Eventually, my wonderful mentor, Karen Oraas, suggested that I start videotaping my classes for her to see. This is when the ‘failing’ began. I can honestly tell you that I deleted the first few videos I made almost as soon as I began to watch them. It was terribly difficult to watch myself teach. Do I really sound like that? Do I really gesture like that? Do I really look like that? But in the spirit of ‘Failing Forward’, I set up my iPad on the tripod again and made a few more videos.

This time I pretended that I was not watching myself but instead I was watching a video from a module. I brought an objective eye to the teacher in the video and asked questions about her performance. What can she improve? What is she doing well? What does she need to learn more about? This dialogue that I began with myself was one of the most important aspects of the certification process. I began to critique myself regularly, not only when I watched my videos, but as I was teaching. If I had learned something interesting from Wendy’s ‘background’ video the night before, then I attempted to implement it in class the next day. At the end of the day, I’d watch myself and see if I’d succeeded. At first, most days… well, I failed. But in time I had more and more successes. I even became brave enough to send Karen some of my better videos.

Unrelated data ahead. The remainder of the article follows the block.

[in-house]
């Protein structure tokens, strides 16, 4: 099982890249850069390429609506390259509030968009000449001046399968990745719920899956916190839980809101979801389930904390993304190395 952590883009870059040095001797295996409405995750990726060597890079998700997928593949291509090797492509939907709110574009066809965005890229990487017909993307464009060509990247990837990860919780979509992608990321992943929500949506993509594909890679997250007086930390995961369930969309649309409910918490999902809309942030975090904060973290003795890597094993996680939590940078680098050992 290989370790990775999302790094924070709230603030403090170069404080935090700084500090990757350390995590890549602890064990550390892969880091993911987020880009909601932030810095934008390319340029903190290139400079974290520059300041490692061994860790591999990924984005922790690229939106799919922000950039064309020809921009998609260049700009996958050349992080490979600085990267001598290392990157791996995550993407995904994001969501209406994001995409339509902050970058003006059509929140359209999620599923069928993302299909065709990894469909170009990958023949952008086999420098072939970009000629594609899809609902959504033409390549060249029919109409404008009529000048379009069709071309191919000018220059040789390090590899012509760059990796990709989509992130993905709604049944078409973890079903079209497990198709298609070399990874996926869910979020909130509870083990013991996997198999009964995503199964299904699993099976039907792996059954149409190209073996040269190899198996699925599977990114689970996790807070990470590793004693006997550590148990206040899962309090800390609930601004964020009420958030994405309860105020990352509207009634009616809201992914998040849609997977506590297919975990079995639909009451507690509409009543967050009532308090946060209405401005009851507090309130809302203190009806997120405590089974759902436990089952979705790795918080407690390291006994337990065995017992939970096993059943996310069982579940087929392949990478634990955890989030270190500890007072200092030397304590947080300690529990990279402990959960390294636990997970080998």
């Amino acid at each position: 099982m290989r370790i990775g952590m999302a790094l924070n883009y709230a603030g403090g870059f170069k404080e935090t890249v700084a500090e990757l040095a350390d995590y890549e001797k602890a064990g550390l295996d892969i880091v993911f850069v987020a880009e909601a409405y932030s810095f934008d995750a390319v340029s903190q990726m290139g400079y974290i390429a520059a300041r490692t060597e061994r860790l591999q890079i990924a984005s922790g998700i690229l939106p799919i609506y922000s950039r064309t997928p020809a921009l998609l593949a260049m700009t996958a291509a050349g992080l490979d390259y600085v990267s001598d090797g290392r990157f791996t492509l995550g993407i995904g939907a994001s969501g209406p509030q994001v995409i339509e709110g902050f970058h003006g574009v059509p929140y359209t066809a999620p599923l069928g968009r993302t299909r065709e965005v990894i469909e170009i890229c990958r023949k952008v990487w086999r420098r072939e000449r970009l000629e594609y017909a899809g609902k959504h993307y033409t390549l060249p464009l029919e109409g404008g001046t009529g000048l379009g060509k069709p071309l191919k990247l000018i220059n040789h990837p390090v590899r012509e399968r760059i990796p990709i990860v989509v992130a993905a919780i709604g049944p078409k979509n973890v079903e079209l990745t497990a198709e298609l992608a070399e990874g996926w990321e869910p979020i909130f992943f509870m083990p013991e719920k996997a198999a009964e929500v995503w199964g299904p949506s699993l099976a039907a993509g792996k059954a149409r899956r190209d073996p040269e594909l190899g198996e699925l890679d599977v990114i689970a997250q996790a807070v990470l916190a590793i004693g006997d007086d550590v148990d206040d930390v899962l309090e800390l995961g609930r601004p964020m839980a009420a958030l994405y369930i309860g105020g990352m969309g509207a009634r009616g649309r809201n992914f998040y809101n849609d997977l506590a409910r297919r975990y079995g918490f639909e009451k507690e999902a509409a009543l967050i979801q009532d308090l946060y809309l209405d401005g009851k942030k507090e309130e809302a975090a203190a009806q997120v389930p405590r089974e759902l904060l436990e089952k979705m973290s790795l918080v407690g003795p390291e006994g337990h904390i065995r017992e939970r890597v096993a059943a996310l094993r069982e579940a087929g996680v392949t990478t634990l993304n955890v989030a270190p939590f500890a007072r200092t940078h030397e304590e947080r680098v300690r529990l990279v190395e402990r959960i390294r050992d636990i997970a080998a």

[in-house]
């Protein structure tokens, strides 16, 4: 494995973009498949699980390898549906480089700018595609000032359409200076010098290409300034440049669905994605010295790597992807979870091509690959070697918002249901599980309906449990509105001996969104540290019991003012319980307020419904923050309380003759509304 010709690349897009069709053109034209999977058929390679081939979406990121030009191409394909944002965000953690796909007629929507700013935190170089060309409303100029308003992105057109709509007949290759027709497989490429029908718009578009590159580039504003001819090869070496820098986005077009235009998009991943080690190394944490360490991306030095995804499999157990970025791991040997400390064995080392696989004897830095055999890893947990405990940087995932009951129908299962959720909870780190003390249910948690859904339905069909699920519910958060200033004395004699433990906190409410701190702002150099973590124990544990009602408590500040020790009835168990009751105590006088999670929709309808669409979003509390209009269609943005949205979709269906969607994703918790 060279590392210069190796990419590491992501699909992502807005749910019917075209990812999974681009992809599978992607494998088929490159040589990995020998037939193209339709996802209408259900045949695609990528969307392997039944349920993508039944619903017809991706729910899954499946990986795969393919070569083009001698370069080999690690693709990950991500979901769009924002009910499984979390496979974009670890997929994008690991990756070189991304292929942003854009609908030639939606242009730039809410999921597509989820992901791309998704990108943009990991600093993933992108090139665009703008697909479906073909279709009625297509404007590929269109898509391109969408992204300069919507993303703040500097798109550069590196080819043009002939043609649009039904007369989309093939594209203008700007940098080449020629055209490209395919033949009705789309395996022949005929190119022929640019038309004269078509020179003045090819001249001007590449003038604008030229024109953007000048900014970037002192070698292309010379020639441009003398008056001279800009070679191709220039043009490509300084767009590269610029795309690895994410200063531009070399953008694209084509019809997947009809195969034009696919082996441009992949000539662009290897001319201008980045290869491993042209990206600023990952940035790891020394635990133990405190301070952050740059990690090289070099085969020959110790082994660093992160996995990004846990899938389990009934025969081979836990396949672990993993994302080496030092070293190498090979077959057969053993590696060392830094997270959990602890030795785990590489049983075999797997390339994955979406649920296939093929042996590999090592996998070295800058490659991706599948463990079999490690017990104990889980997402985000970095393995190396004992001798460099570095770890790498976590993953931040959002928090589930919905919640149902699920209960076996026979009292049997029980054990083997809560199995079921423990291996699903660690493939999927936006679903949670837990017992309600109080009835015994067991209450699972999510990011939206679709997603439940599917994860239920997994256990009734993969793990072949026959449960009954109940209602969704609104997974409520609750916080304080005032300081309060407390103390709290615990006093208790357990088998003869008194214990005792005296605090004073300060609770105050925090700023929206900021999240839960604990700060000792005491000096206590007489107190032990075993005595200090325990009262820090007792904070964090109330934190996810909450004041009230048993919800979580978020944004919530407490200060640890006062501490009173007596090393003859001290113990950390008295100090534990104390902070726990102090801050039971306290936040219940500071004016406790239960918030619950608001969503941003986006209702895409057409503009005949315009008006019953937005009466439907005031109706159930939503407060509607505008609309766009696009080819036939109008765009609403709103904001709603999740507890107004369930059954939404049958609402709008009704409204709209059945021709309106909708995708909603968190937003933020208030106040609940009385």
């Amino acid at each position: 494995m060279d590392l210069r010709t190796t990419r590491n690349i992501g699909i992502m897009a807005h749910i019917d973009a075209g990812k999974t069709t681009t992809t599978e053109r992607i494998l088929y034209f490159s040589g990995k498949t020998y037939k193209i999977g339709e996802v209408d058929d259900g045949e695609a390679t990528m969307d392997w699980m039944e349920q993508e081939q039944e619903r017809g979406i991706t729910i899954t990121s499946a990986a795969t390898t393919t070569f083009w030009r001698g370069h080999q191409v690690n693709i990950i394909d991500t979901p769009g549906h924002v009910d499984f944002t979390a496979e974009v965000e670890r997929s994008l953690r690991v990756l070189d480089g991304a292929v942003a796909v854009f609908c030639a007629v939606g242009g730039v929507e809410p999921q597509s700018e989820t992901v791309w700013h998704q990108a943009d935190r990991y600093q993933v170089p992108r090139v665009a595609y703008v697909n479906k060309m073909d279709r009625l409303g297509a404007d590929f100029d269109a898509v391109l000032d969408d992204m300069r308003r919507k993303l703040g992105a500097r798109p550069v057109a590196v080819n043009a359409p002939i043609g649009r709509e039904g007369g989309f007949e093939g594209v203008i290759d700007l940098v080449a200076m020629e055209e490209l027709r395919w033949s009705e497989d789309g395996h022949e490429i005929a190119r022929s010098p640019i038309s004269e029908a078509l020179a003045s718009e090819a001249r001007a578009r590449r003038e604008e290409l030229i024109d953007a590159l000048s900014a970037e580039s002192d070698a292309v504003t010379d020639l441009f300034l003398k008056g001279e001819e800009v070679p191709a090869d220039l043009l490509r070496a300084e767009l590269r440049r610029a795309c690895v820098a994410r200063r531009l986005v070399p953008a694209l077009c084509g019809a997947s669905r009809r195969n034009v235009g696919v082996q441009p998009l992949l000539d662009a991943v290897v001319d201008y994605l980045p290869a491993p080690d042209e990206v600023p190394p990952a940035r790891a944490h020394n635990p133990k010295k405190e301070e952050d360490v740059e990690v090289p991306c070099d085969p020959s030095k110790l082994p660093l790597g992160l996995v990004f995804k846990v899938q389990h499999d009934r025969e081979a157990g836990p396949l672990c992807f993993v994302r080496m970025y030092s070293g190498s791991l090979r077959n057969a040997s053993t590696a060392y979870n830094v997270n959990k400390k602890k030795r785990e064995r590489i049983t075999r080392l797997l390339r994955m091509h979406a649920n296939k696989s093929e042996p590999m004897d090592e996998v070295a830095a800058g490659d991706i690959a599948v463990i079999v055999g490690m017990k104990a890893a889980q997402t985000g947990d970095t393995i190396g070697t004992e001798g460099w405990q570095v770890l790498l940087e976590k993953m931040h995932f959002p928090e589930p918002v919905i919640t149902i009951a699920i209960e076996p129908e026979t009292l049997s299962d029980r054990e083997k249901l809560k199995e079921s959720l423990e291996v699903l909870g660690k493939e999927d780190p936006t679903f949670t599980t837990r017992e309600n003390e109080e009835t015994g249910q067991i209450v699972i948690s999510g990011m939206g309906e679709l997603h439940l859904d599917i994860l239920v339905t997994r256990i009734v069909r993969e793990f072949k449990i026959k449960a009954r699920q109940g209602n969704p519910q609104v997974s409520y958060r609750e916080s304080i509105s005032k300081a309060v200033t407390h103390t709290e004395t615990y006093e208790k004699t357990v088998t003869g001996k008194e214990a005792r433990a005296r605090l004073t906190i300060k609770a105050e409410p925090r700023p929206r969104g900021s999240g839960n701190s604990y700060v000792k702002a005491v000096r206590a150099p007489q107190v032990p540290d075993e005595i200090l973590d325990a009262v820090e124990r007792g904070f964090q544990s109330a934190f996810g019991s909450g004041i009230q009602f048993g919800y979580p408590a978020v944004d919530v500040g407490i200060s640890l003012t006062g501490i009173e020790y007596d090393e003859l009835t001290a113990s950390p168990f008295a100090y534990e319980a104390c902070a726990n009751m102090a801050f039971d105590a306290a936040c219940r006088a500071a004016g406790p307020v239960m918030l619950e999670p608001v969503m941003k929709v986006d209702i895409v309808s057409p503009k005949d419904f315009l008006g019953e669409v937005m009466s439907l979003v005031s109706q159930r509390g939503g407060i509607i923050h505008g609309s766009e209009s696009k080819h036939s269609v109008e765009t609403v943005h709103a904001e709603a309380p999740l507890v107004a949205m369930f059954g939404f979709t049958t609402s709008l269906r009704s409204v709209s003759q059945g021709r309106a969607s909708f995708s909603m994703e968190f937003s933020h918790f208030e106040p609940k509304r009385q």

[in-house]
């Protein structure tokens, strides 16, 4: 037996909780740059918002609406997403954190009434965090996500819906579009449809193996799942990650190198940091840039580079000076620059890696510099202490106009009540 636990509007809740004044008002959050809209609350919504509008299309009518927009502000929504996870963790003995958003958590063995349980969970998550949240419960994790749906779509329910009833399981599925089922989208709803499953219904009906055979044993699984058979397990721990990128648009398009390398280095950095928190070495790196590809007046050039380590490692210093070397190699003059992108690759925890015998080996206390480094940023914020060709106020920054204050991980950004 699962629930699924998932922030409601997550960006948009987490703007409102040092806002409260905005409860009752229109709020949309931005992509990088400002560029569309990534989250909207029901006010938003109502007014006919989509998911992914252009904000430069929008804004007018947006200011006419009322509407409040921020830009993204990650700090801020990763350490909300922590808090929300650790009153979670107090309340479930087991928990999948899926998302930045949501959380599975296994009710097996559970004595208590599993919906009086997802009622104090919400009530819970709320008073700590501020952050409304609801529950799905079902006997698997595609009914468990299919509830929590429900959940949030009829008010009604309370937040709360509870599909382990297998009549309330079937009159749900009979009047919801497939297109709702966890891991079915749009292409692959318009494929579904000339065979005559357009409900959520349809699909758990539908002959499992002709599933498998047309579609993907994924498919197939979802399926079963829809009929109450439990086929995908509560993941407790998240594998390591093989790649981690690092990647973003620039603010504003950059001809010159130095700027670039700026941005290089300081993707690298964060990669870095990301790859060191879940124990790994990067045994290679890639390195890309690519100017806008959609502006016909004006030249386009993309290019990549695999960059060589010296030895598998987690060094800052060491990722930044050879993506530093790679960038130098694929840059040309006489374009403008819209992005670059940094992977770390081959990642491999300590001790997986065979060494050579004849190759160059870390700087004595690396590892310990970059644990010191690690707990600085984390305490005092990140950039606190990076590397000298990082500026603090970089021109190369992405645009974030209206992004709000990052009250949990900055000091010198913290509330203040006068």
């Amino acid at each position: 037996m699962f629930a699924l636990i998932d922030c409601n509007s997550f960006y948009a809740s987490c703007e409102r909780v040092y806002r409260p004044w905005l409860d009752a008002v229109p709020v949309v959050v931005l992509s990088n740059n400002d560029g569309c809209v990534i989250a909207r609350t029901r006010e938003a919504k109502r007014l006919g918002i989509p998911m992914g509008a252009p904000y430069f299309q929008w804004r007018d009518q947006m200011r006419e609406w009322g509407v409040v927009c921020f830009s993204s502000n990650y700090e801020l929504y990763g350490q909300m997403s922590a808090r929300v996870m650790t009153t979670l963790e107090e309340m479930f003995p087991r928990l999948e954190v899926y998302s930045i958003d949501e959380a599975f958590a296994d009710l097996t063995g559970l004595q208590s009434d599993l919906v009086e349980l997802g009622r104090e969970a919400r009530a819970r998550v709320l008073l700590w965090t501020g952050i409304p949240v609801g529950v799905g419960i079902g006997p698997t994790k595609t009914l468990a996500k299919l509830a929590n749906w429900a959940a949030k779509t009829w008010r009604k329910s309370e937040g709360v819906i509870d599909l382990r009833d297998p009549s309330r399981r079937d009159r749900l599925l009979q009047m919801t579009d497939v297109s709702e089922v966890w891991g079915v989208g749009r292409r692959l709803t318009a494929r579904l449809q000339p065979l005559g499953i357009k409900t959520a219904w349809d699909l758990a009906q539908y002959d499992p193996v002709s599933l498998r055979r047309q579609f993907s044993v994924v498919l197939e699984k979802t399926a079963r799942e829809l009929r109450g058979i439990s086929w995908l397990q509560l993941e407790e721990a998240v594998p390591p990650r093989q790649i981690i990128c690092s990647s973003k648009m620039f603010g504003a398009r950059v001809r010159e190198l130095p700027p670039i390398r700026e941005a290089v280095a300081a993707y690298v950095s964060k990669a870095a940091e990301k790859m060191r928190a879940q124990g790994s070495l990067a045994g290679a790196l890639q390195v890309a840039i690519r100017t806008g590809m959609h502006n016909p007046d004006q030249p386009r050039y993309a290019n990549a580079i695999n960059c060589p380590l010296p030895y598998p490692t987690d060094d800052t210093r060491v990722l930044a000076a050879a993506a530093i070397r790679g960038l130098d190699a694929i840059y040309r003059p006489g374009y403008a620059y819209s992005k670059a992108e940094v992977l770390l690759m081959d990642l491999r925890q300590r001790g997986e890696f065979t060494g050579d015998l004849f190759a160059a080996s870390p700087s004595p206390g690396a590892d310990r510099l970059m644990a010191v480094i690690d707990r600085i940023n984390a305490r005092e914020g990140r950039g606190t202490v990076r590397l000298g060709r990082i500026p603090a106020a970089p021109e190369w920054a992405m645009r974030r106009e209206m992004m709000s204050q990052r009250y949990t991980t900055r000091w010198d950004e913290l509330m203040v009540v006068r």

Instead of just critiquing myself, now I had feedback from a master teacher. Karen was far nicer to me than I was to myself. She gave me so much positive feedback and helped me feel confident about my teaching. She gently pointed out areas I needed to improve and encouraged me to build my skills. Instead of dreading her feedback, I found that I was looking forward to it. I not only filmed myself, but I had my students make videos of their story retellings. Then we were able to see how well they were progressing. Karen was able to look over my students’ written work as well. She gave me advice on what areas were weak and how I should encourage them to improve their performance.